Stephen Ban, British Columbia Ministry of Environment, spoke of the implementation of MPAs in the British Columbia Parks system. He mentioned that the MPAs regulation in the province does not necessarily preclude recreational and harvesting activities, and highlighted that First Nations have authorities similar to provincial and local governments within treaty lands. Anne Cadoret, Aix-Marseille University and Jean-Eudes Beuret, Rennes Agro Institute, shared their research on a generic MPA model based on a comparative analysis of 13 MPAs. They highlighted that many times the opposition to MPAs, is not against conservation, but rather the design and implementation model.
Veronica Relano, University of British Columbia, discussed the San Antonio MPA case study, and reflected on the social, economic and ecological consequences underpinning the management of this MPA.
Ecological Grief: Young Professionals Using Transformative Change to Build a Better Tomorrow
Hali Moreland, Parks Canada, moderated the session, which served as a space for Noemie Roy, IMPAC5 Secretariat; Carter McNelly, Parks Canada; Caleigh Delle Palme, Parks Canada; Nadia Dalili, Saguenay–St. Lawrence Marine Park; Elizabeth Melis, GREMM; and Emily Wells, Parks Canada, to reflect on their experiences with ecological grief, ecological anxiety, solastalgia (the distress caused by the transformation and degradation of one’s home environment), and share lessons on transformative learning and self-examination, utilizing coping strategies, such as meditation, photography, activism and community engagement. The session included a moment where participants were invited to connect with an object of nature through meditation, which created a bonding experience that led to a group discussion with participants on their own experiences with issues related to ecological grief.
In the Corridors
“What examples are we setting? What will we bring back from this Congress?”
Throughout the plenary session on the second to last day of IMPAC5, the audience was asked to reflect on the legacy of the Congress, and how its participants can ensure that the discussions from these past days can continue to guide meaningful action for protecting the Ocean, as well as ensure equity in conservation actions for years to come. This includes, as everyone were reminded from Monday’s keynote speeches from Dalee Sambo Dorough and Asha de Vos, ensuring that front line communities are not only welcomed into high-level decision-making, but also for politicians and scientists to listen humbly to their stories and knowledge, so to better understand realities on the ground, and ensure a transfer of power to safeguard self-governance and local leadership in marine conservation.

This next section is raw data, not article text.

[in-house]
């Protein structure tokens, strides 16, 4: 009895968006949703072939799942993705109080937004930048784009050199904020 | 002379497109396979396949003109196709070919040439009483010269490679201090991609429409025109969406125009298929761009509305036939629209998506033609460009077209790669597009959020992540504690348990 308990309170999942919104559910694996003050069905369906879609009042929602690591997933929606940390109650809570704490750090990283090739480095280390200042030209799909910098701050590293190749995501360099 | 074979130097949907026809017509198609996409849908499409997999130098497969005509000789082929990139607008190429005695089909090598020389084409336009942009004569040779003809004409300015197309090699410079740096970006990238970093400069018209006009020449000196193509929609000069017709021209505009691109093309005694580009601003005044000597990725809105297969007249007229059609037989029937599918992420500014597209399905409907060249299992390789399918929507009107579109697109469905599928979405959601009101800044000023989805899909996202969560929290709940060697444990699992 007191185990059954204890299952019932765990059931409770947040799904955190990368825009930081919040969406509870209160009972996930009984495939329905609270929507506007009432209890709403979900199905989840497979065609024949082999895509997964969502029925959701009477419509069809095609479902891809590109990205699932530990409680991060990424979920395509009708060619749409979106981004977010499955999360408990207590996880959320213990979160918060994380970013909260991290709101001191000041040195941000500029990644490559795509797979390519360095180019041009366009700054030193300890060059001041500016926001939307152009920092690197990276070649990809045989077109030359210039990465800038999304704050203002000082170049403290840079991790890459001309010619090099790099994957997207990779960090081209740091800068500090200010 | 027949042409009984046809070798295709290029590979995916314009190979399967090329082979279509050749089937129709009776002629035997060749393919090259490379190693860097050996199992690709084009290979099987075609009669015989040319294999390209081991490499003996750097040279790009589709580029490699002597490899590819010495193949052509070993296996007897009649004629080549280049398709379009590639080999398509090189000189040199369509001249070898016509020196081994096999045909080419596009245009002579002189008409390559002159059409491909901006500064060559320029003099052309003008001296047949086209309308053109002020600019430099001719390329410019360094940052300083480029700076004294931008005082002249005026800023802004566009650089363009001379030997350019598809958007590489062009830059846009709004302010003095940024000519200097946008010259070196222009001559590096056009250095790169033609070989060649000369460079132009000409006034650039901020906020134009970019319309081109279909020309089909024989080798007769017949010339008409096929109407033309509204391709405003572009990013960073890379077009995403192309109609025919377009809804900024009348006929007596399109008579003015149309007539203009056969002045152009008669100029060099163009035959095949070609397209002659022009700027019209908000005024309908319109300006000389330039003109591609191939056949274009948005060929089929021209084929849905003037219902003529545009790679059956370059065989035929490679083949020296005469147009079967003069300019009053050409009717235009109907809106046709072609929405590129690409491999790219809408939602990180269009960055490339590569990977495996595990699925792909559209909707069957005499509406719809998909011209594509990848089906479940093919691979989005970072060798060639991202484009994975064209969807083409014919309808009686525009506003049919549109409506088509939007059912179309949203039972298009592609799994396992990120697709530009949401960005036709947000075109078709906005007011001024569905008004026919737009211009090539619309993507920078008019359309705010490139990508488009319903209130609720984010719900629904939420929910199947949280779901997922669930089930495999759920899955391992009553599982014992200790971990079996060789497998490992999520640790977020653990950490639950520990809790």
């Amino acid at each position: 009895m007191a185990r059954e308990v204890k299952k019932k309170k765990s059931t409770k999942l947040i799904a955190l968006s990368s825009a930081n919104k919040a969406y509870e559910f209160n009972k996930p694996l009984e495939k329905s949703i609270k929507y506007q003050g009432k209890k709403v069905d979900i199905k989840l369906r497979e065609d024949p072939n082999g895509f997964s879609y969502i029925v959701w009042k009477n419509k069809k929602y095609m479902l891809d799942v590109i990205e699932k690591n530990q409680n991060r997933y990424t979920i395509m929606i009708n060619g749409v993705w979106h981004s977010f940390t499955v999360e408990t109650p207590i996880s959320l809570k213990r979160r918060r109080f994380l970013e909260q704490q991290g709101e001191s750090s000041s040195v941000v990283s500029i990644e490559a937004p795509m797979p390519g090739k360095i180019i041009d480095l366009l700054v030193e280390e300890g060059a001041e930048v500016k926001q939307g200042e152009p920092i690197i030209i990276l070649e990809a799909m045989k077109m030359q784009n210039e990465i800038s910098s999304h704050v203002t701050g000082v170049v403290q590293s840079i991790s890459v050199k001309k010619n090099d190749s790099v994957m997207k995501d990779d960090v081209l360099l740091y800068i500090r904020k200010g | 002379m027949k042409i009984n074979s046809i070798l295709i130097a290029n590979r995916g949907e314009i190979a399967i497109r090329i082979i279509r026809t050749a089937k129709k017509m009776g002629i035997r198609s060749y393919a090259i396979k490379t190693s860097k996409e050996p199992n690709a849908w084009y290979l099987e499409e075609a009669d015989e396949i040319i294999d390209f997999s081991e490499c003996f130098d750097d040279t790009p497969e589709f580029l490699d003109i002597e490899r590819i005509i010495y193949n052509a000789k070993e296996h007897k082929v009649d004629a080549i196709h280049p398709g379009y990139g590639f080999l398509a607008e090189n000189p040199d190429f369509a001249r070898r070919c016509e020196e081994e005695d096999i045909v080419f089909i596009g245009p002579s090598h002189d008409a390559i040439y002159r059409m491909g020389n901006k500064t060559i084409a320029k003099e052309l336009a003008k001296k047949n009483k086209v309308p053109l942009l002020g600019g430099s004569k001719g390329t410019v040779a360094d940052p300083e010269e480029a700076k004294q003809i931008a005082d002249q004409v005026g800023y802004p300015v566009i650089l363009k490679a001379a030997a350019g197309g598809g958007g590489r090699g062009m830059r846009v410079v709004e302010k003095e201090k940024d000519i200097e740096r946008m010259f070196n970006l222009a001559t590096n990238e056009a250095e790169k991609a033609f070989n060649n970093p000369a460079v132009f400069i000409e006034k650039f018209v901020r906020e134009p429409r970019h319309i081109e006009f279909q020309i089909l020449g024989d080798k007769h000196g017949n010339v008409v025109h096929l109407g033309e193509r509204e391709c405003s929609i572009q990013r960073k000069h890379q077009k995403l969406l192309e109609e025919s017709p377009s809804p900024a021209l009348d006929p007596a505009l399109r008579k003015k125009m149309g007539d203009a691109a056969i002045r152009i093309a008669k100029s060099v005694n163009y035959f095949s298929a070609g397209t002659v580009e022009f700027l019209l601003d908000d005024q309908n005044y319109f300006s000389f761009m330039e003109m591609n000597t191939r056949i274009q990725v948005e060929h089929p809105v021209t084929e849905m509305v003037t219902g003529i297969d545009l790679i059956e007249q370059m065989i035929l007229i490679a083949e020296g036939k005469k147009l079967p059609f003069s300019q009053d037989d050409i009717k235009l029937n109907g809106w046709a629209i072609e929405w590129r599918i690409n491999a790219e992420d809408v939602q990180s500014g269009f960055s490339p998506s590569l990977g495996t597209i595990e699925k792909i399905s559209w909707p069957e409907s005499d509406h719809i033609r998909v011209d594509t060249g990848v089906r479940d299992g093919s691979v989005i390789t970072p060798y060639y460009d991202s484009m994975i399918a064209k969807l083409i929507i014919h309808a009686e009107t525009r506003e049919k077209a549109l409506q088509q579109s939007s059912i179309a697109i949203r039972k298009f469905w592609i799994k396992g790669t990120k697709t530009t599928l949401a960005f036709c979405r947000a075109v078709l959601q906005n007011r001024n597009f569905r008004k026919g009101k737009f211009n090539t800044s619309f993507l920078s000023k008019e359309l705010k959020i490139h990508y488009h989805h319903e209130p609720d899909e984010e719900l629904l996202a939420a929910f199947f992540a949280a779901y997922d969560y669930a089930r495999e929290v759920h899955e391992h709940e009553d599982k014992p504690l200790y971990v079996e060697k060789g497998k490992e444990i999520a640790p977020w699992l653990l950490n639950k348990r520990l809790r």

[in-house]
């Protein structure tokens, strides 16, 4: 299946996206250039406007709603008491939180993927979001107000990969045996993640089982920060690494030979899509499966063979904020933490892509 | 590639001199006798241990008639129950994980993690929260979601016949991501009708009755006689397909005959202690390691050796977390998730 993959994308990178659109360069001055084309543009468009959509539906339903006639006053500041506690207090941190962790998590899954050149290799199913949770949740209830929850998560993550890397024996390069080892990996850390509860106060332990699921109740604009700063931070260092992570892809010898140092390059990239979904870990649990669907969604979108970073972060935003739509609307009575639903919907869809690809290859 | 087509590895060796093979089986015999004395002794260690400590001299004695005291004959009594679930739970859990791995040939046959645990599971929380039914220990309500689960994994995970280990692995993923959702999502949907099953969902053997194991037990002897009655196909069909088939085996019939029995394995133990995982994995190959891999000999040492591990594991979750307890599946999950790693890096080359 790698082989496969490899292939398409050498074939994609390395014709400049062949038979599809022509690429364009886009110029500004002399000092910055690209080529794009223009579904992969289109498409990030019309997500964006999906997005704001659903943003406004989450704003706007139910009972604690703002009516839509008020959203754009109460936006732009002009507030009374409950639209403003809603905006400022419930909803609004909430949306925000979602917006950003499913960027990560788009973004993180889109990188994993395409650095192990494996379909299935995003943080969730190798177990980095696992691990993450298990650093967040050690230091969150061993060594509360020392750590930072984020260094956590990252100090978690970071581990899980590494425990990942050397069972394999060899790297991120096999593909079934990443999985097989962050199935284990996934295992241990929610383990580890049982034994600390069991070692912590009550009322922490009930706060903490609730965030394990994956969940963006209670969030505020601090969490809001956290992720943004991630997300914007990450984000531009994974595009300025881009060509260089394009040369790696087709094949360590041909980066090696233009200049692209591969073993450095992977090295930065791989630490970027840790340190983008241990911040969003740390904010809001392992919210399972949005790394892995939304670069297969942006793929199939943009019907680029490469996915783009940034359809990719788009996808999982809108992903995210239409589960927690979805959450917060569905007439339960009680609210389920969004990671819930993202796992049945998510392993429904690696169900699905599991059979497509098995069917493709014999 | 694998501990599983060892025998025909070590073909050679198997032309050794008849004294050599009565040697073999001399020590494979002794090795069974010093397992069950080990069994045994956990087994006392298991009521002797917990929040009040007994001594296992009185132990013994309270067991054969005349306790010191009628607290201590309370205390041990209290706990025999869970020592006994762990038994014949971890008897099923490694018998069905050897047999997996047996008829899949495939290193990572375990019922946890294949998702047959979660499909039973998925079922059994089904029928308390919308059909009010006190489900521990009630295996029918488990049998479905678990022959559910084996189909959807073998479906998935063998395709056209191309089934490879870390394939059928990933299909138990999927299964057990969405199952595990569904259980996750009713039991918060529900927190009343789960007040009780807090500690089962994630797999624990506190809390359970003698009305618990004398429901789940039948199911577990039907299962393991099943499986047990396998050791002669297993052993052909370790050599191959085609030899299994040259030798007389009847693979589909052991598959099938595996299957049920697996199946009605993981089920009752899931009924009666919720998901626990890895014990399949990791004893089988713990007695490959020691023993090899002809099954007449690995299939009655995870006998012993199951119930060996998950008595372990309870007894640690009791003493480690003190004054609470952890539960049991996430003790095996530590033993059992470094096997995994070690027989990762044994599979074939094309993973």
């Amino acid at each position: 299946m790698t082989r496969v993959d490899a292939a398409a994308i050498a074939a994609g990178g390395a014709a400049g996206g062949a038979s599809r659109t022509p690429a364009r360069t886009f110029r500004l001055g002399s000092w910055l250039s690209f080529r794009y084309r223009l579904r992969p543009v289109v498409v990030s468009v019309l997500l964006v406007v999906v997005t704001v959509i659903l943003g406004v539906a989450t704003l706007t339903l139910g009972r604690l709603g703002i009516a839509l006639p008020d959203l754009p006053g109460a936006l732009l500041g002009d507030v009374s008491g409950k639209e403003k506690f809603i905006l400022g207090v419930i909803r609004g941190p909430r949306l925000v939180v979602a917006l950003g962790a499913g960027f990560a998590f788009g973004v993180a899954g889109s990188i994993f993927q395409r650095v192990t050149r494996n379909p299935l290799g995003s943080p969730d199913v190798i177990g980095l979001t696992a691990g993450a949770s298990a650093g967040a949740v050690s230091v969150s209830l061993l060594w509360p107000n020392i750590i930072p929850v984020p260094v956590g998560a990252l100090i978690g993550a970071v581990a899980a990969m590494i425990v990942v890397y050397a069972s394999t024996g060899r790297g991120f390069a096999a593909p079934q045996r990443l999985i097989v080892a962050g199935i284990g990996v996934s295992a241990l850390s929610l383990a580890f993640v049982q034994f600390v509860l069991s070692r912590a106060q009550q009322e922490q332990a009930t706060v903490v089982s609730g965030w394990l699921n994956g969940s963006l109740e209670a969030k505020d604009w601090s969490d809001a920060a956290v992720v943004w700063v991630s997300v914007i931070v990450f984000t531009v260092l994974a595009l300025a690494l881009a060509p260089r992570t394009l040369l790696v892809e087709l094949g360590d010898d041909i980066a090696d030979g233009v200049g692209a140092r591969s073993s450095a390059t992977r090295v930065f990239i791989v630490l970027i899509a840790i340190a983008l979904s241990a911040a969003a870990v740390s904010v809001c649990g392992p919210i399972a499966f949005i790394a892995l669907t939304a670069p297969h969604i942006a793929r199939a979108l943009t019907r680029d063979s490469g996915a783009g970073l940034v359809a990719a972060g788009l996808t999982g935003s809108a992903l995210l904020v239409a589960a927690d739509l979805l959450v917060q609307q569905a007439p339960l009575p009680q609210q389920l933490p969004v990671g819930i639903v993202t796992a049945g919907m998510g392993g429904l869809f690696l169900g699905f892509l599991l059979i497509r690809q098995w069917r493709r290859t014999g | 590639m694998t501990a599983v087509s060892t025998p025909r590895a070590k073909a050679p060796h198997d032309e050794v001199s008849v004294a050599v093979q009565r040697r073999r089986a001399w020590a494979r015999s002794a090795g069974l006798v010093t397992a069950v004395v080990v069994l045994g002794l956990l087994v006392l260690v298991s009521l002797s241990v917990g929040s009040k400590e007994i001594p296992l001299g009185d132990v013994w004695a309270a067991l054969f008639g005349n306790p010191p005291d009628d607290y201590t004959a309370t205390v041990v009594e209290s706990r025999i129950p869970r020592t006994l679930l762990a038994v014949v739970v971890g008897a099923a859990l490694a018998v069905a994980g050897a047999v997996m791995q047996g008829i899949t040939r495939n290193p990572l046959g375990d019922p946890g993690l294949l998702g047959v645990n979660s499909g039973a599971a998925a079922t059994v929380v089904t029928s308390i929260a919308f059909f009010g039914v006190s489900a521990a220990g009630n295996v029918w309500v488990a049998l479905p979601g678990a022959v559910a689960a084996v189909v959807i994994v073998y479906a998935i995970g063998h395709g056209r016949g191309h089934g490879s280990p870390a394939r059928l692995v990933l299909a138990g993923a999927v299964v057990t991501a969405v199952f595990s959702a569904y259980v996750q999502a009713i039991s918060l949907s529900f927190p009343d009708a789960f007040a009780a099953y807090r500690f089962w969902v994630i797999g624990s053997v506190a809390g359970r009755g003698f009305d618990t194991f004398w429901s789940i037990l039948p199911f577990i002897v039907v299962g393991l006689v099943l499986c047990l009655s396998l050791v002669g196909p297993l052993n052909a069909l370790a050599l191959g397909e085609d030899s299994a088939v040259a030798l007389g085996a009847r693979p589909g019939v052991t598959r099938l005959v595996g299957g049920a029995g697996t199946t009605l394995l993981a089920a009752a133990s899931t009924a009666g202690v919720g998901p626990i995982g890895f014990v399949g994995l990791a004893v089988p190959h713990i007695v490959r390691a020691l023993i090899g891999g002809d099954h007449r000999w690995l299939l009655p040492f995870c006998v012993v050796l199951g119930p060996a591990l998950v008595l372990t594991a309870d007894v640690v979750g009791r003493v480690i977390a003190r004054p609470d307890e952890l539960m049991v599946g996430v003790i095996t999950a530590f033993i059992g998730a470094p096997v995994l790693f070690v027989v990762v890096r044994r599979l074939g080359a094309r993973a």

Seen from a global-to-local perspective, Aminath Shauna highlighted the responsibility of historical emitters in the context of climate justice, while also stressing transitions needed at home, with this congress offering a unique opportunity for sharing solutions and lessons learned from around the world.
Equally poignant was Hinano Teavai-Murphy’s passionate speech, where she asked participants: “Who are we? What is the Ocean to us? What are we teaching our children?” Speaking of her cultural teachings connecting language, the Ocean, and community well-being, she reminded everyone that “the Ocean connects us, it is our home”. For the sake of that home, and for everyone’s future, she called on people “to take a stand, for our children, and our children’s children;” a touching call to arms guiding participants to turn their research and advocacy into conservation outcomes for the Ocean.